Gynecologic cancers account for a significant proportion of deaths and disease in the United States. These include cervical, endometrial/uterine, ovarian, vaginal, and vulvar cancers. 

Cervical cancer used to be both the most common gynecologic malignancy as well as the leading cause of death in women. However, it currently has not only a well-established screening program (the Pap test) but also a preventative vaccine (HPV.) Instead, ovarian cancer is currently the cause of most gynecologic cancer related deaths, due to symptoms which are usually hidden until late in the disease process. 

Uterine, or endometrial cancer is now the most common gynecologic malignancy. Despite this, there is no routine screening program. However, unlike ovarian cancer, it may be symptomatic, which usually takes the form of abnormal uterine/vaginal bleeding. Therefore, patients can be evaluated when symptomatic, which may (hopefully) be early in the disease process.

The “standard” method for endometrial biopsy is the D&C, which stands for ‘dilatation and curettage’ of the uterus. This is performed under anesthesia, is costly and must be performed in a surgical setting. Therefore, it is usually preceded by less invasive or aggressive biopsy methods which may be accomplished as an outpatient, in a clinician office. The main screening devices for endometrial cancer include the pipelle, the endometrial brush, endometrial aspiration devices, or the SAP-1 device.

The SAP-1 sampler may be a reliable method and it is patented for use in China but there have not been enough clinical trials to support its feasibility. Aspiration technology is a safe, simple, and reliable technique for screening endometrial lesions, although this is less commonly used than the pipelle as the latter can obtain more tissue than aspiration and cause less pain. Aspiration is also unable to allow diagnosis of certain common uterine lesions. 

The pipelle is the most studied device in the literature and perhaps the most frequently used biopsy sampler. However, it suffers from similar limitations as curettage in that it may only sample a small proportion of the endometrial surface and demonstrates variable pathological accuracy. Surprisingly, some studies described the pipelle as being more costly than the D&C.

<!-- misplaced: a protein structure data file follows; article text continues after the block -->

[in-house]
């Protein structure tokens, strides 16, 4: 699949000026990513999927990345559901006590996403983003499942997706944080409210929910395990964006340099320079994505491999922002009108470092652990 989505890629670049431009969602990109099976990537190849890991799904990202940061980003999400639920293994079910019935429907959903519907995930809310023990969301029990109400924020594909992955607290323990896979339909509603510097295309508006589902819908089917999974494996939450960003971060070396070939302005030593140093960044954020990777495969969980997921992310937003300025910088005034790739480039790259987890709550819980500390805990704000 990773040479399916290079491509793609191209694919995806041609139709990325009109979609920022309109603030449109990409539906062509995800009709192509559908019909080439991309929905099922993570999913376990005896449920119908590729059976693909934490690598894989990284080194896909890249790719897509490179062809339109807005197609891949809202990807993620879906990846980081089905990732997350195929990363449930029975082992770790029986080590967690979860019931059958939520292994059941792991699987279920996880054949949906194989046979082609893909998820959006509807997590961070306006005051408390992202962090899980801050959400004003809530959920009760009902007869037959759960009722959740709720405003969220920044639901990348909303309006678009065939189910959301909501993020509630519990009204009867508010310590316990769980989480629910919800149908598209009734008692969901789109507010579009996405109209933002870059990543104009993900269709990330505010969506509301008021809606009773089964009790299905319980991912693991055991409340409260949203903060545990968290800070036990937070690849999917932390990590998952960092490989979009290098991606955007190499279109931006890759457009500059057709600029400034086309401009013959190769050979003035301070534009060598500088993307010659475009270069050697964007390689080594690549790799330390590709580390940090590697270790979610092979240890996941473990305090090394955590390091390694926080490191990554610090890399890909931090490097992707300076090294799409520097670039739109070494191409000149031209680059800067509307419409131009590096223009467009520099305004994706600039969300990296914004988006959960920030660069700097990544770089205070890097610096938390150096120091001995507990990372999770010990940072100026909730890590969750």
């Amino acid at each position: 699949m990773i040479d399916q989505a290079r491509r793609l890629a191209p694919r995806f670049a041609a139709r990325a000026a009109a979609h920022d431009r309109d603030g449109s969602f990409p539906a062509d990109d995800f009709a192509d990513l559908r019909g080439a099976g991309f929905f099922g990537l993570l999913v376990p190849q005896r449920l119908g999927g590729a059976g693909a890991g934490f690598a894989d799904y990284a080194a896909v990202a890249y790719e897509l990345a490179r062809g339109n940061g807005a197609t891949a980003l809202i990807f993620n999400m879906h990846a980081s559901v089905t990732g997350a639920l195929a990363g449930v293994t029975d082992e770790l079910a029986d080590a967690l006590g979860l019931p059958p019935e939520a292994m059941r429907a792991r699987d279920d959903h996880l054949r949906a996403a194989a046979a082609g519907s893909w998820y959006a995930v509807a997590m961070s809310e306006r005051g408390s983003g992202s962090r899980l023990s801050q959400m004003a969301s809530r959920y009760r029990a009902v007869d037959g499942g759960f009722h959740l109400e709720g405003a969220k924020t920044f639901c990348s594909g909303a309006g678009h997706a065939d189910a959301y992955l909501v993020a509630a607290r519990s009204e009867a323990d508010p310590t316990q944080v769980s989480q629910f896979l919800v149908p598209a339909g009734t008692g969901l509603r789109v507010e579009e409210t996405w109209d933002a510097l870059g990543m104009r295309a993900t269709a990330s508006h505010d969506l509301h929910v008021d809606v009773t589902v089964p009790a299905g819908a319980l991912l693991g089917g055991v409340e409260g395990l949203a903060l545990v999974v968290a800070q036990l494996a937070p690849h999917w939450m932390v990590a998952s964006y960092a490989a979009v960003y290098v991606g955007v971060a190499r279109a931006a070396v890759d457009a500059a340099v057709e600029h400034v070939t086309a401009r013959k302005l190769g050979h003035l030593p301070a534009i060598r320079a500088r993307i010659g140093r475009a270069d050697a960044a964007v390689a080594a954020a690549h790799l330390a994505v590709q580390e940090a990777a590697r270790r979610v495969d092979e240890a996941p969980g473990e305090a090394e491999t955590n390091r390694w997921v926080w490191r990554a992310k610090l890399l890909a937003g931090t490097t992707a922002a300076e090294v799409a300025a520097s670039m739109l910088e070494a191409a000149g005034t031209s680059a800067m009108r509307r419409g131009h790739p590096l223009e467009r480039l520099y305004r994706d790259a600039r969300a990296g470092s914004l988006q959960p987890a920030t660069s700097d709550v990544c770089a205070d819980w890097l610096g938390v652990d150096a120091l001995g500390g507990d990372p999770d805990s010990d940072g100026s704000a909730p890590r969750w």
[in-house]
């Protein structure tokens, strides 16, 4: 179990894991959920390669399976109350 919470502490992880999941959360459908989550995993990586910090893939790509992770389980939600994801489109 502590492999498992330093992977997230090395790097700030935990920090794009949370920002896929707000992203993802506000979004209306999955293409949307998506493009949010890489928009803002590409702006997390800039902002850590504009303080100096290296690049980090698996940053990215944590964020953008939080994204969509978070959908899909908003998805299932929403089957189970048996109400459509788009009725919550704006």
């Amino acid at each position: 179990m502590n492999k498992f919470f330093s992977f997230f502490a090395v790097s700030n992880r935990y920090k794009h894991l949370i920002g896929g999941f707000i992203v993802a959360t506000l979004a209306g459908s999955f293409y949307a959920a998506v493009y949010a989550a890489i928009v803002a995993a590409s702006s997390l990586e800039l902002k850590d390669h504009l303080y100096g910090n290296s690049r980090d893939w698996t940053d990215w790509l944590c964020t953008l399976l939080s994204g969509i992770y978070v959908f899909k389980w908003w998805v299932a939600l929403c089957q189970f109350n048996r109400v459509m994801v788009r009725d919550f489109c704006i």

Endometrial Brushing

Endometrial brushing has been commercially available for approximately 30 years, may be used without anesthesia in an outpatient setting and may be the most well tolerated device among women. A large review article described specimen volume satisfaction to range from 90-100% (compared to 74-100% for the pipelle) while pathologic accuracy varied from 91 to 96%, which is much less variable than the pipelle (62 to 97%.) While insertion of the brush into the endometrial cavity was unsuccessful in one study in as many as 20% of nulliparous patients, the pipelle was similarly unsuccessful in 22% of the same population. Diagnostic limitations of the endometrial brush include described difficulties in distinguishing simple hyperplasia from disordered proliferative mucosa and difficulty in identifying endometrial polyps.

This review article, which examined different endometrial biopsy sampling devices, concluded that endometrial brushing provided more accurate diagnoses, greater specimen volume satisfaction and more pathological accuracy in detecting endometrial lesions.

At PathAdvantage, we examine all types of endometrial biopsy specimens but are the only laboratory in the United States to offer the MatrixBrush. The MatrixBrush, designed by PathAdvantage’s founder and Medical Director, Alexandra Gillespie M.D., is an endometrial sampling brush which offers high sensitivity, diagnostic accuracy, and reduced discomfort. The described challenges (for example, discerning simple hyperplasia from disordered proliferative endometria) have not been an issue for our specialized and experience gynecologic pathologists.




Du J, et al. Endometrial sampling devices for early diagnosis of endometrial lesions. J Cancer Res Clin Oncol. 2016 Dec;142(12):2515-2522. doi: 10.1007/s00432-016-2215-3.